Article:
Fellow players accused Bouton of violating the sacred trust of the locker room. Bouton's ex-teammates with the Yankees were said to take it very hard, particularly Mickey Mantle, whose debauchery had previously been hidden from fans young and old by writers who felt it best to present sanitized heroes to the public. Bouton was effectively blacklisted by the Yankees; after retiring from baseball, he initially worked as a TV reporter and was even prevented from entering the Yankees' spring training facility by former teammate Elston Howard, then a coach.

Bouton didn't return for an Old-Timers' Day until 1998, then only after the tragic death of his daughter Laurie in an automobile accident had prompted his son Michael to write an open letter to the New York Times, asking the team to help Bouton heal old wounds. Since then, Bouton's been incorporated back into the fold, tossing knucklers at a few more Old Timers' Days and continuing to write about baseball, in fiction and non-fiction form. His most recent book, Foul Ball, chronicled his attempt to save an old minor league ballpark in western Massachusetts; in doing so, he uncovered a scandal: the land which was to be donated — by the local Berkshire Eagle, Bouton's chief opposition — to build the new ballpark was found to be contaminated with carcinogens.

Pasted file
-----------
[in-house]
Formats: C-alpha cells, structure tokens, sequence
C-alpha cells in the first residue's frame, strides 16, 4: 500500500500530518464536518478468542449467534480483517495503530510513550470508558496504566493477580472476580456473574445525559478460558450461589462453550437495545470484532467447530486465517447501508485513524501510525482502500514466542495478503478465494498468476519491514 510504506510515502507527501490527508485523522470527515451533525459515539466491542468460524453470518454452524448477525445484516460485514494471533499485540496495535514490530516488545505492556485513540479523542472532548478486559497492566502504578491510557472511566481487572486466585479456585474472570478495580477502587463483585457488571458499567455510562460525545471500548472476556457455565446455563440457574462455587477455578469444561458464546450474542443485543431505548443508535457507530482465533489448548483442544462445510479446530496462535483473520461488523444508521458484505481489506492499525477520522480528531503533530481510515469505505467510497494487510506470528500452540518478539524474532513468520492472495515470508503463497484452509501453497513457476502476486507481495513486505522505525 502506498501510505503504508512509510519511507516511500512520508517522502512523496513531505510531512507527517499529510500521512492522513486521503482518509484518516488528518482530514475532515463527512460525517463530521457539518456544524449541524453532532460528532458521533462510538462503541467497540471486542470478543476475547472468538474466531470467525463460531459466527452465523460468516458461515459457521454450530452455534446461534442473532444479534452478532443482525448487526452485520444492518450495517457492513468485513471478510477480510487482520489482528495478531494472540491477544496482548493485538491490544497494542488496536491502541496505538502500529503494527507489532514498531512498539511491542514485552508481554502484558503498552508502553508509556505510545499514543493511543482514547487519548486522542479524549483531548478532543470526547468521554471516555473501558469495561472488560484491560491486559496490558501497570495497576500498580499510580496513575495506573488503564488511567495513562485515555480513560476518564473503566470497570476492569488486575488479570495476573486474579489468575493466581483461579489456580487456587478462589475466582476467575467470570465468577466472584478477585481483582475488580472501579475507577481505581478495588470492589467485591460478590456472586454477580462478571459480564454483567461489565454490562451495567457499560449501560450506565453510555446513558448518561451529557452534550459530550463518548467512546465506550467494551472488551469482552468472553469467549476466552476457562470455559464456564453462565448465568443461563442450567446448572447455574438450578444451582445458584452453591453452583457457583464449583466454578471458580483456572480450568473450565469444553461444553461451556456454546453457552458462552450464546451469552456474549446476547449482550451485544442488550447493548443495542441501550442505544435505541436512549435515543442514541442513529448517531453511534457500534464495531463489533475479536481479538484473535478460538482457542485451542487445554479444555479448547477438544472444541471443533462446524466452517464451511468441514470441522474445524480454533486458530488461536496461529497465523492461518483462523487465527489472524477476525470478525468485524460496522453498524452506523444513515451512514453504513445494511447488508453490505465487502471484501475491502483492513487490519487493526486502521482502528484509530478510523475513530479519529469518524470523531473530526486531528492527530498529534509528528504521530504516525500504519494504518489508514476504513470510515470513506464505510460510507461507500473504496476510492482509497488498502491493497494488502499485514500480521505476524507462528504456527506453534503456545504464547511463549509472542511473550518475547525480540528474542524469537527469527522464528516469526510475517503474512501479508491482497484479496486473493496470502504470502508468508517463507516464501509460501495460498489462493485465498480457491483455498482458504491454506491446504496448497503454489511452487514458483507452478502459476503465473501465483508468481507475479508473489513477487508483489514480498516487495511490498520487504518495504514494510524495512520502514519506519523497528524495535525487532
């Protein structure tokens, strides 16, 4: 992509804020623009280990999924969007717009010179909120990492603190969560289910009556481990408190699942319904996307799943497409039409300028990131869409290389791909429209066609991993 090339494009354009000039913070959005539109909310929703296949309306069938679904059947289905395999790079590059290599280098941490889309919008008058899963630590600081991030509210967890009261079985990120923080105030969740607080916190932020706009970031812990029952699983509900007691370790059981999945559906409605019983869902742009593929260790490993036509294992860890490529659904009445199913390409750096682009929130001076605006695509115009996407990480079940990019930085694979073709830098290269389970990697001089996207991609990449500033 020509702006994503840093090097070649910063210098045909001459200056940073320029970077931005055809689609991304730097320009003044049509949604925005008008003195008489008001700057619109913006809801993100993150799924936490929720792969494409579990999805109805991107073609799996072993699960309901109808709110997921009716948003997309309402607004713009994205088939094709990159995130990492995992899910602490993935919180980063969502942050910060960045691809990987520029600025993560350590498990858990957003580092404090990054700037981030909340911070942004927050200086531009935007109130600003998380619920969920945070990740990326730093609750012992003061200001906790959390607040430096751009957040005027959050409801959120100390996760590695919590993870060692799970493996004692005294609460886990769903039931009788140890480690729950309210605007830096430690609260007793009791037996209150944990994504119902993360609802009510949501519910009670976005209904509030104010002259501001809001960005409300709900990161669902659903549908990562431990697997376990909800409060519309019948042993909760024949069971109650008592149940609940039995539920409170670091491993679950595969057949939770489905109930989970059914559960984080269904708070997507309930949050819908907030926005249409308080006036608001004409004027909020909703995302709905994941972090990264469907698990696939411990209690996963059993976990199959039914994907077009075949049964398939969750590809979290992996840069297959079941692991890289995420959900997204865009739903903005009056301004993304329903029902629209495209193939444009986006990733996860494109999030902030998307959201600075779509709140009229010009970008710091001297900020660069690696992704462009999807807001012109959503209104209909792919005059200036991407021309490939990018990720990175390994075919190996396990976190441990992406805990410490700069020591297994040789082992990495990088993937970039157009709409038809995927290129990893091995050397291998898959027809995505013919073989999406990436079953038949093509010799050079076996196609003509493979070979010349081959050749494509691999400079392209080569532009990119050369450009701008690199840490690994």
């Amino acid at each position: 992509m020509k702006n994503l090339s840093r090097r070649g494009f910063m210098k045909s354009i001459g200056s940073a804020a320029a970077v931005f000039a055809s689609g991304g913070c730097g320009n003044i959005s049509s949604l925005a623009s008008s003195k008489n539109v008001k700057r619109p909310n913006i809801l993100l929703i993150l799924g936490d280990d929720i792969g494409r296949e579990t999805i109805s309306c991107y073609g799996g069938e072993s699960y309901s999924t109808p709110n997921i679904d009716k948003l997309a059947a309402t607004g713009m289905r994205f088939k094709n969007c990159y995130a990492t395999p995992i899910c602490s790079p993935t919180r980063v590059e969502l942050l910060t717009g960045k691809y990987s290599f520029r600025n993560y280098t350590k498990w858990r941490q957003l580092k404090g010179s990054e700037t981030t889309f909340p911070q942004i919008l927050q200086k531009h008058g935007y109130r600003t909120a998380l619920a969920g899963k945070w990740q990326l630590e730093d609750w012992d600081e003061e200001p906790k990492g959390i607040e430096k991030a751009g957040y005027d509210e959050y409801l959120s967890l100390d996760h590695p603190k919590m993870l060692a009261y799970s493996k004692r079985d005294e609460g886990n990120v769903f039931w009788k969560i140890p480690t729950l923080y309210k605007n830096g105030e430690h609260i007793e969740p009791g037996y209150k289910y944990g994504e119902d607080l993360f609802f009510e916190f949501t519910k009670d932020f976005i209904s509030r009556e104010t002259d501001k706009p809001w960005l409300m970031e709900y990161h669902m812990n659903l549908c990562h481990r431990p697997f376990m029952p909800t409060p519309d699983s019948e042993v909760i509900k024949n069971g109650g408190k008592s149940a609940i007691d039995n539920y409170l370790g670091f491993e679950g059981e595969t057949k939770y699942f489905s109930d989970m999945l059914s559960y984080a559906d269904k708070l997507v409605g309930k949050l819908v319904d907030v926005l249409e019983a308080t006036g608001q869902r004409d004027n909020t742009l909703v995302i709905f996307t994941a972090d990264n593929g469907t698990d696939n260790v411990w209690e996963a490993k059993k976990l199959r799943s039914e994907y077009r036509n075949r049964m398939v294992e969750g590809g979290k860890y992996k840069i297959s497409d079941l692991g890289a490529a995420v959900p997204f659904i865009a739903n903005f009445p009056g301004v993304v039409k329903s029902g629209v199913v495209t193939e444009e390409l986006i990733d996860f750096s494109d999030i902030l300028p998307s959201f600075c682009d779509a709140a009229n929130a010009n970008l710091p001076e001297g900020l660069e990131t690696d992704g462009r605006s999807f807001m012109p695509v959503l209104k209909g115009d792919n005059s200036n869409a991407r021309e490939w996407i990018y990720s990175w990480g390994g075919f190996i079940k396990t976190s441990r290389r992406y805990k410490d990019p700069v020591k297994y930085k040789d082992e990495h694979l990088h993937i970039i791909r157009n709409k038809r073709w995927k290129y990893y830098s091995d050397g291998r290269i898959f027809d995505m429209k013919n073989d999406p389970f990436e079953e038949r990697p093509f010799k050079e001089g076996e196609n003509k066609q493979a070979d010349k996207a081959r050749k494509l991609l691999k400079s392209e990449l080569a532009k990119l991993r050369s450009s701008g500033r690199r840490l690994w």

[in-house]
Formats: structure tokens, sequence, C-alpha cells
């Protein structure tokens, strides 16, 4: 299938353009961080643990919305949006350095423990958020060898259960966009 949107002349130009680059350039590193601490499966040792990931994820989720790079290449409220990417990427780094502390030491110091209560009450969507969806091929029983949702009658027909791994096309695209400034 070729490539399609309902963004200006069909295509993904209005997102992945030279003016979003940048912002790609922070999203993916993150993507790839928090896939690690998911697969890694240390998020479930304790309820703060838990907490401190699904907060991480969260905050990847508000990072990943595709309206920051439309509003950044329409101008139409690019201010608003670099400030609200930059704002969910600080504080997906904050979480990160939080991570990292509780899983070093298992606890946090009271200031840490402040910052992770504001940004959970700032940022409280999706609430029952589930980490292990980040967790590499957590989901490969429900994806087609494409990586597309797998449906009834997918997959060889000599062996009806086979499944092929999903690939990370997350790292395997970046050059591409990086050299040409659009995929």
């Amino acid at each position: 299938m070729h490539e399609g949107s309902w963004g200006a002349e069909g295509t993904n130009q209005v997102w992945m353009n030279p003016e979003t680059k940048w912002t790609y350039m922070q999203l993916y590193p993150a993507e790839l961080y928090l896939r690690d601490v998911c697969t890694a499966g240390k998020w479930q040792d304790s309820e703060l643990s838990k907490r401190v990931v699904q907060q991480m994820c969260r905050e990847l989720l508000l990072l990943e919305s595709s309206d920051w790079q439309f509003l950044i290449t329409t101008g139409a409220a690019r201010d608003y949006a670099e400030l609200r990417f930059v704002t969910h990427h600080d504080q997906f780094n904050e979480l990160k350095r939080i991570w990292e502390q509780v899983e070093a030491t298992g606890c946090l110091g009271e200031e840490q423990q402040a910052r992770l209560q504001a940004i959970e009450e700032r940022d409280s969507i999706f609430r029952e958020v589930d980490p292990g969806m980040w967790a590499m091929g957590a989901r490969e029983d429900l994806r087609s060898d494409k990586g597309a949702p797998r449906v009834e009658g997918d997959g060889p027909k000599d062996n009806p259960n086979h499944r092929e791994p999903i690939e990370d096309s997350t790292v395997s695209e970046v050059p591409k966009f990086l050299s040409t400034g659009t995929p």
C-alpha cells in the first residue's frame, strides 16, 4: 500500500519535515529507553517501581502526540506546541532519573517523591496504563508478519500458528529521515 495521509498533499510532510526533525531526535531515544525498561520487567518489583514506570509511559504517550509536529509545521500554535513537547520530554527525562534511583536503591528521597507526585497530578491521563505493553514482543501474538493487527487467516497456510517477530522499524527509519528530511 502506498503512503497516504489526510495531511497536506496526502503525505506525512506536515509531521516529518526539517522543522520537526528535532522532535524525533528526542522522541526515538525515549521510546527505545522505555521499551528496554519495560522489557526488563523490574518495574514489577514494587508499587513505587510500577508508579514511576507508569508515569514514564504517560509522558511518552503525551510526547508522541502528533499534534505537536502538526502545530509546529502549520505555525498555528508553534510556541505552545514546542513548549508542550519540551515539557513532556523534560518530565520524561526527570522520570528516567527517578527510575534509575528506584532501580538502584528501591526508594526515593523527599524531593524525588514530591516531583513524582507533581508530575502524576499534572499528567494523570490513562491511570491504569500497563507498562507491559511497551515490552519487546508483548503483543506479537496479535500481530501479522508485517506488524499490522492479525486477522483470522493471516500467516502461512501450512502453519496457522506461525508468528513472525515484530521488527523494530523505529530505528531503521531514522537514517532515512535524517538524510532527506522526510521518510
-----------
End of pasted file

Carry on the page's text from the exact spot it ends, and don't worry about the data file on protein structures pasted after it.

Even if you don't make it out to California to partake in the Ball Four festivities (the exhibit closes October 1) there's a crop of good stuff to be had online. Start with the three-part interview podcast from Ron Kaplan's Baseball Bookshelf (one, two, three), and read his piece on the book's legacy. Check out Scott Simon's interview with Bouton for NPR Weekend Edition, as well as older takes of renowned writers such as Allen Barra, Jim Caple, Rob Neyer, even Robert Christgau. Take a gander at the two-part trailer for The Seattle Pilots: A Short Flight into History, as well as this brief outline of Bouton's career, which includes rare clips of him on The Tonight Show, in Robert Altman's The Long Goodbye, and making a comeback with the Atlanta Braves.

And by all means, if you haven't read Ball Four, do so at your earliest convenience. It's a book I myself have read at least half a dozen times since my grandfather gave me a dog-eared paperback when I was nine years old (I've even gotten to meet its author a couple of times), and I know of fans who re-read it on an annual basis, as a rite of spring. Every time through yields fresh insights as well as familiar laughs. Its tales of camaraderie, clubhouse pranks and good old-fashioned yarns form an often hysterically funny counterpoint to the battle for survival being fought on a daily basis by a group of players near the ends of their big league ropes. It continues to endure, to be hailed as a classic, because it's a book about far more than just a game.